4. What is the purpose of creating a professional profile for potential patients? When you are looking for a medical professional, what do you appreciate? Do you tend to read through all the information provided? I tend to believe consumers want to 1) know you can deliver and improve their specific situation and 2) have a connection with you. Then, once they “find” you online, guess what they do? They ask their neighbors, families and friends about you: do any of their connections know you? Would their connections recommend you. I’ve been a physical therapist for 20 years – that’d create a long bullet list of professional accomplishments. Very doubtful patients really care about the laundry list. Here’s how I present myself in Find a PT. My target audience is supposed to be someone in my local area. http://www.apta.org/apta/findapt/index.aspx?seqn=2271

    I killed my website and am in the process of redesigning it. My “staff bio” is original & hopefully connects with those in need of my services.

    1. Selena,
      Thanks for commenting and being already on the bandwagon (even branding tomorrow on #solvept) to improving out overall image. You and I know that you are not the target to this post as you are already ahead of the game.
      You make a good point in not writing all of your professional accomplishments, as it will be overwhelming! We have to pick and choose what is important to us, as well as what the public perceives. I am suggesting we find a balance between a professional profile, and still maintaining a personal connection with interests & other “real” person information.

      I haven’t practiced nearly the years that you have but definitely agree with the business of referring from word of mouth, connection within the community, etc. I practice in a town of 4,600 people and grew up 20 miles from here…I don’t need anything but a “PT” degree…no DPT, fellowship trained, etc. to keep doors open and stay busy. We haven’t marketed other than word of mouth from results in 12 yrs.

      However, I would say an interesting concept that arises from the area I work in. Most of my patients grew up here and have never left. However, there is also a 20,000 acre lake that attracts retirees and other individuals who lived up north and moved down south to retire. The big difference in the two = the latter checks out our website and comes into the clinic inquiring about professional designations. This doesn’t happen with the local crowd…maybe because they have a circle already established in the community and will do exactly as you mentioned above, “ask neighbors, families, friends”.

      Either way, I’m trying to promote a higher standard to our image and brand.

      Hopefully will make it to twitter talk Tuesday.

      Harrison

  5. Could not agree more! Our profession has lessons to learn when it comes to advertising our expertise and educating patients on the value of the profession. Professionalism is one area that I consistently see lacking in advertising of our profession. To be optimistic I believe the new generation of DPTs will continue to improve on this point but it needs to be discussed to properly address the problem.

    1. Right on Keith! I think the field is shooting like a star now too and will continue to improve in image and brand through specialists, research, and results.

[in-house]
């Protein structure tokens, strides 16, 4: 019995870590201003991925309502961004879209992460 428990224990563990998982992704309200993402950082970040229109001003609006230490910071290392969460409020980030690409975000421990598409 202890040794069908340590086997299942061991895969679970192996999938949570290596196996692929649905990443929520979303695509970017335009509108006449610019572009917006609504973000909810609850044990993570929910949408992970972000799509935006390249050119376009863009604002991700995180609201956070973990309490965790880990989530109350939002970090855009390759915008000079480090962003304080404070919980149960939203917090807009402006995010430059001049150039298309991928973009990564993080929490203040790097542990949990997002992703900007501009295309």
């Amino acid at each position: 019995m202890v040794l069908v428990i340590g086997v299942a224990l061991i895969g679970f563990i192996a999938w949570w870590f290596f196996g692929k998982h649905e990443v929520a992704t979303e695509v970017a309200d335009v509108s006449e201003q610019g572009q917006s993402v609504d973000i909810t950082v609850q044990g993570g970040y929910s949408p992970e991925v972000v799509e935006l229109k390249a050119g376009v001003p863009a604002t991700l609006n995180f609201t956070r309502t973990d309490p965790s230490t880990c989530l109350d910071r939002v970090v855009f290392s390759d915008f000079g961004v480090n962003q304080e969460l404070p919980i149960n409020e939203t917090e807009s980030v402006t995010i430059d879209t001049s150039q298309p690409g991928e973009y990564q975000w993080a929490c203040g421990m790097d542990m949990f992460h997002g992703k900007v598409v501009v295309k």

6. Hey Selena,

    Great comments about the professional profile. There are several reasons we should have more professional bios on our websites. I do not expect patients to find me or our practice due to our website bios. I agree that most patients find us through the recommendation of a friend, family member or referral of a physician. People recommend us to our patient because of our reputation for good outcomes and customer service. The patient will often go to our website bios to confirm what they have heard about us. This is our opportunity to demonstrate our expertise, how we can help their problem & represent ourselves as professionals. I agree that we should only list the most important accomplishments on our bios such as board certifications, clinical certifications or if you taught on the university level. It would be crazy to list every accomplishment if you have been practicing for quite some time.

    I have recommend physicians to many patients for conditions other than their primary reason for undergoing PT. Usually, I will go to their website and print off the MD bio for the patient. This way the patient can see that I am recommending a reputable physician. A poorly written or presented bio can lessen how the MD is perceived by the patient. Previous patients have brought my bio into the clinic that their MD printed off for them.

    Another reason for a well written website bio is for PT recruitment. I am moving to the Richmond area and have researched many PT practices in the area and have read most of their bios. Some of websites and bios create a very poor image of that practice. This has changed my job search in that area. The clinic’s website should be their best foot forward in public marketing and a poorly presented website & bio hurt them. It would be better to not have a website if you are not going to do it professionally.

    Have a great day.

    Interested in hearing your opinion,

    Eric

  7. Maybe it’s not just about downplaying our achievements as PTs but a misdirected way of showing approachability to potential clients. But I agree with what you’ve said to Selena about balance since not a lot of them read the laundry list.

    I think it’s more of seeing through the client’s eyes on how they can benefit in our services. Checking Selena’s profile, I definitely agree with her: less pain, get your life back with an idea on how she would work with them: explanations of her role and their roles were also included.

    Along the client benefit is the evidence why we’re fit for the job with a short list of our recent education and certifications.

    I’ve noticed it’s the same with every self-employed professional. You need to say first what they can get from you.